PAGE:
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How to protect your garden after this fall's unusually warm weather.

A wooden thermometer against a blue sky with orange fall leaves nearby.
Csaba Toth/Getty Images/iStockphoto
This fall, temperatures in our region have remained warm. Some bulbs and flowers that you planted for next spring may be sprouting right now! With a layer of protection from you, your bulbs, perennials and trees should overwinter just fine.

As an unusually warm fall continues into November, you might have noticed many things that you planted a month or two ago are sprouting.

Things like garlic and flowering bulbs, trees and perennials may be sprouting due to the warmer temperatures.

With a nice layer of organic material, most bulbs, plants and trees should overwinter without damage.

If it's your garlic bulbs that have sprung forth in the warmer temperatures, the best thing to do is to cover them with chopped leaves, chopped hay or straw to insulate them.

The same thing is true for flowering bulbs, like the tulips, daffodils and crocus that you planted a month or so ago.

Those bulbs might be sprouting, too, after the temperate autumn weather. If these bulbs are just barely breaking the soil, no need to worry.

But if they're really growing vigorously, and if you've planted them in a protected spot, cover them over with leaves, straw or woodchips to give them insulation.

A bigger concern might be perennial flowers that you planted earlier this fall. Warmer temps may have prompted these plants to put down some roots. Still, the roots are not really established in the soil yet, so they can experience frost heaves. This can happen when temperatures go up and down quickly. To prevent the bulbs from heaving out of the soil completely, cover with some wood chips or bark mulch for insulation.

And no need to worry if you see your shrubs or fruit trees flowering. They will overwinter just fine and flower again next spring.

While you're insulating various bulbs and plants with mulch or chopped leaves, now is a good time to also protect your plants from creatures like mice, voles, deer and rabbits. Do this by putting tree guards around your new trees now. And once again, err on the cautious side, and put some mulching for protection against cold winter temperatures.

Q: I want to try growing dahlias next year. Any advice? - Anna

A: Dahlias like rich soil, so plan to amend it in the fall. Make sure the soil is really well-drained. If you have a spot that is not well-drained, build a raised bed and plant dahlias there. Look for all kinds of different dahlia varieties and plant them in the spring. And because dahlias are a subtropical bulb, you'll need to dig them up every fall.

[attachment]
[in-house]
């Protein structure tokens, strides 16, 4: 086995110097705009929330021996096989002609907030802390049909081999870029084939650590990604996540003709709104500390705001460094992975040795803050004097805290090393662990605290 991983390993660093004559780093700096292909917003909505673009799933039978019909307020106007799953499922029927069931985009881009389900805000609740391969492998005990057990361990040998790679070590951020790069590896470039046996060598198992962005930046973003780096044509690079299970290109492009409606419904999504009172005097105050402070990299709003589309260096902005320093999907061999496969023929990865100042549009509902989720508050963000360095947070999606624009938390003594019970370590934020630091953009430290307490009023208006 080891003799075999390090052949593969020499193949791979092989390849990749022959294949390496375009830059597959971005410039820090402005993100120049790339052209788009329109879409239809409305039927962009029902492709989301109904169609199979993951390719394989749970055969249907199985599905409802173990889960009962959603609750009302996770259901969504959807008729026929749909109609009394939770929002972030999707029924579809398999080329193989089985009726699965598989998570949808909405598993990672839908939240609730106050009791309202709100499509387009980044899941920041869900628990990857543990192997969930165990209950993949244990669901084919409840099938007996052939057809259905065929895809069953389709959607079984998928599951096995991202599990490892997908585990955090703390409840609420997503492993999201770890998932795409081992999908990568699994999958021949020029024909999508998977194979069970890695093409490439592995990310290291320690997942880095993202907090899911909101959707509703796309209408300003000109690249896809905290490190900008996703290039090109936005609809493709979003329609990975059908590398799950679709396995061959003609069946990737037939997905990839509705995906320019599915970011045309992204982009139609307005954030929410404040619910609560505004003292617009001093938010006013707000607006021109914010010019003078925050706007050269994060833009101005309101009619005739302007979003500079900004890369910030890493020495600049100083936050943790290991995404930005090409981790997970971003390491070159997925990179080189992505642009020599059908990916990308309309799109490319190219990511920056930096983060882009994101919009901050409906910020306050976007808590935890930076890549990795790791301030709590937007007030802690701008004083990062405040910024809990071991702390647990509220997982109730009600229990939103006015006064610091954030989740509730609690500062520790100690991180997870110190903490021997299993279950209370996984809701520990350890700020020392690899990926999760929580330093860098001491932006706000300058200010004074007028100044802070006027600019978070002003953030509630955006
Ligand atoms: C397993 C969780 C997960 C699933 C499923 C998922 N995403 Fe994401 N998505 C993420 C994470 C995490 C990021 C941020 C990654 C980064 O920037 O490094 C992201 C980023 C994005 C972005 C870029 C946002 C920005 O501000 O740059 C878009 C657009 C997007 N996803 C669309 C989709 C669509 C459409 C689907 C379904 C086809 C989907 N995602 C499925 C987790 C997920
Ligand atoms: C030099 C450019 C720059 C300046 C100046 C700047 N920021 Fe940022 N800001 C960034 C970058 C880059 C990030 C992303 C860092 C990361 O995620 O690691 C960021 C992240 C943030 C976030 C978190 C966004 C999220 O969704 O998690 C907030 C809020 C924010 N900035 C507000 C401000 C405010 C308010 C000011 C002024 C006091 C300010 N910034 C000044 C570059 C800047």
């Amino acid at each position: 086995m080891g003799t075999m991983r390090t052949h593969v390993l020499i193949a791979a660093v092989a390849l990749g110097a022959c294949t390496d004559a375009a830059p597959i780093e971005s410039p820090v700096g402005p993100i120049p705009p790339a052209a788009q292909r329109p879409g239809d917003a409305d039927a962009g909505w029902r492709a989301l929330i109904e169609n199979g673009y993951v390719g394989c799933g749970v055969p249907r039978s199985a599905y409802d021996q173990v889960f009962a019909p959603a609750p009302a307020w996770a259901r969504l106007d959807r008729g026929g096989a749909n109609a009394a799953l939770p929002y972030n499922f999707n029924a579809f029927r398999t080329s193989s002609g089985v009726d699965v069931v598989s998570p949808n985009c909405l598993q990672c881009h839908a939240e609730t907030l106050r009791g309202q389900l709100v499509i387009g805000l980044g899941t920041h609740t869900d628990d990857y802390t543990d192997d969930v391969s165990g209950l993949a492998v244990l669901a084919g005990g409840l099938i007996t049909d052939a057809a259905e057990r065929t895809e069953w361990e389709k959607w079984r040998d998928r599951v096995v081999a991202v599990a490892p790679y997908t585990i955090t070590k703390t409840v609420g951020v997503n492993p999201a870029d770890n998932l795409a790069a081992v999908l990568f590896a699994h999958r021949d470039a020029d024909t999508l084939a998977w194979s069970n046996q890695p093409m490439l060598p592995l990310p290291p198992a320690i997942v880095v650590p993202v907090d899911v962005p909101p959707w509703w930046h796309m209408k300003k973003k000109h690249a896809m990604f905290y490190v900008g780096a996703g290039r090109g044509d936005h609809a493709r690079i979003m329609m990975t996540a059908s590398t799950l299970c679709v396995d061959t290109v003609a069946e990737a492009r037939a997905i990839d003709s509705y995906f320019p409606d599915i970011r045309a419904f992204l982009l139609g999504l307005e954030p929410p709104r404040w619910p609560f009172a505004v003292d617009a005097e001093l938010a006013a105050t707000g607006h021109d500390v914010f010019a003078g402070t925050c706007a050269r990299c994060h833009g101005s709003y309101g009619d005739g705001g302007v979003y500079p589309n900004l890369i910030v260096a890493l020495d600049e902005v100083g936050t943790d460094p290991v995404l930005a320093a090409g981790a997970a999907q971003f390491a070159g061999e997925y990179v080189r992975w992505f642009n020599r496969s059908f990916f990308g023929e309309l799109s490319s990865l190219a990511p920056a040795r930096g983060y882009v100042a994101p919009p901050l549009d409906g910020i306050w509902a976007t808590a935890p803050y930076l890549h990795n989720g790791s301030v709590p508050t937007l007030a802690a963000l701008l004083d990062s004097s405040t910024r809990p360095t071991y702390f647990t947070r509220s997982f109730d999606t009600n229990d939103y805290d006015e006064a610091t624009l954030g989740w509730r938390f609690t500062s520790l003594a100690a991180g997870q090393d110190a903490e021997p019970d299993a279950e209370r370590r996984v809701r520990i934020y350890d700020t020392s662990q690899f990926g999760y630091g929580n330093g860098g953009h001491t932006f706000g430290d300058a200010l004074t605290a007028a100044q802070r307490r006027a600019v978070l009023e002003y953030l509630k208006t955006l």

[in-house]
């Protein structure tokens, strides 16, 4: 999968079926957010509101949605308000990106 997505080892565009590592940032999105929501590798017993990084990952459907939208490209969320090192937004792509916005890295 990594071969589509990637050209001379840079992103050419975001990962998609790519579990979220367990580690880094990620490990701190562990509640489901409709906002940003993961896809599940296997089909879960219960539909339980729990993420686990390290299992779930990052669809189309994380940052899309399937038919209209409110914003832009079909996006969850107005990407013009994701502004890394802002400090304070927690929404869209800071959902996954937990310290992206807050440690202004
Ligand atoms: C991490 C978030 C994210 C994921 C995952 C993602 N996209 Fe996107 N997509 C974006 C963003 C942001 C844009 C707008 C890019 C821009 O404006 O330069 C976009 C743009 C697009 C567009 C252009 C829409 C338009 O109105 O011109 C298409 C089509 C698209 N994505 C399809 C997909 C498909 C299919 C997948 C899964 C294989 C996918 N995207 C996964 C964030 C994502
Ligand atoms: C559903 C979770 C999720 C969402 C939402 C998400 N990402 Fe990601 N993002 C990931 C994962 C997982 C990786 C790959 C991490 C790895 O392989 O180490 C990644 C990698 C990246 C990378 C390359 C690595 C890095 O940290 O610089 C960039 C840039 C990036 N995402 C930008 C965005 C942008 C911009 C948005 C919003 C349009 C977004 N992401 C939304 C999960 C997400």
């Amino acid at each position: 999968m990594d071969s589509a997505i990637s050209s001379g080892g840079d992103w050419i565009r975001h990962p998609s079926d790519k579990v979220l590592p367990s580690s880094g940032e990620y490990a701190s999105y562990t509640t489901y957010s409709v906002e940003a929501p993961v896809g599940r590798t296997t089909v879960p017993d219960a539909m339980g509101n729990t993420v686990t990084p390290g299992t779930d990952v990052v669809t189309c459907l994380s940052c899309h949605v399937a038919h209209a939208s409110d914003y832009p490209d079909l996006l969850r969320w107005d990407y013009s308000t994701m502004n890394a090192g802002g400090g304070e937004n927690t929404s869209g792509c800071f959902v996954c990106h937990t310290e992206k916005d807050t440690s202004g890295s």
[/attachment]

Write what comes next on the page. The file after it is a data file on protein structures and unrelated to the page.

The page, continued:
Q: Should perennials like hostas be trimmed back before winter? Or is it okay to leave them be until the snowfall? - Henry

A: Most recent horticultural advice suggests you leave all your perennial flowers in the garden to overwinter. That is where beneficial insects and pollinators will be in the leaf matter.

Q: Is it too warm to plant garlic? - Kari

A: Because we've had this extended fall, you can plant garlic right into November. Protect it with some mulch so when the ground does freeze, it will have some protection.

Q: Is getting into vermiculture worth it?

Vermiculture is the practice of raising worms. It's usually done indoors in containers that you can even keep under your sink. Feed the worms some shredded newspaper and kitchen scraps and you'll get really rich vermiculture compost. From that, you can make "worm tea," a really good additive for plants.

Q: Can I transplant an apple tree in the fall? - Joe

Apple trees need a lot of time to get their roots established so the best time to transplant your apple tree would be in the spring.

All Things Gardening is powered by you, the listener! Send your gardening questions and conundrums and Charlie may answer them in upcoming episodes.

You can also leave a voicemail with your gardening question by calling Vermont Public at 1-800-639-2192.

Hear All Things Gardening during Weekend Edition with Vermont Public host Mary Williams Engisch, Sunday mornings at 9:35.

Have questions, comments or tips? Send us a message or get in touch by tweeting us @vermontpublic. We've closed our comments. Read about ways to get in touch here.

Mary Williams Engisch is a local host on All Things Considered.
Charlie Nardozzi is a nationally recognized garden writer, radio and TV show host, consultant, and speaker. Charlie is the host of All Things Gardening on Sunday mornings at 9:35 during Weekend Edition on Vermont Public. Charlie is a guest on Vermont Public's Vermont Edition during the growing season. He also offers garden tips on local television and is a frequent guest on national programs.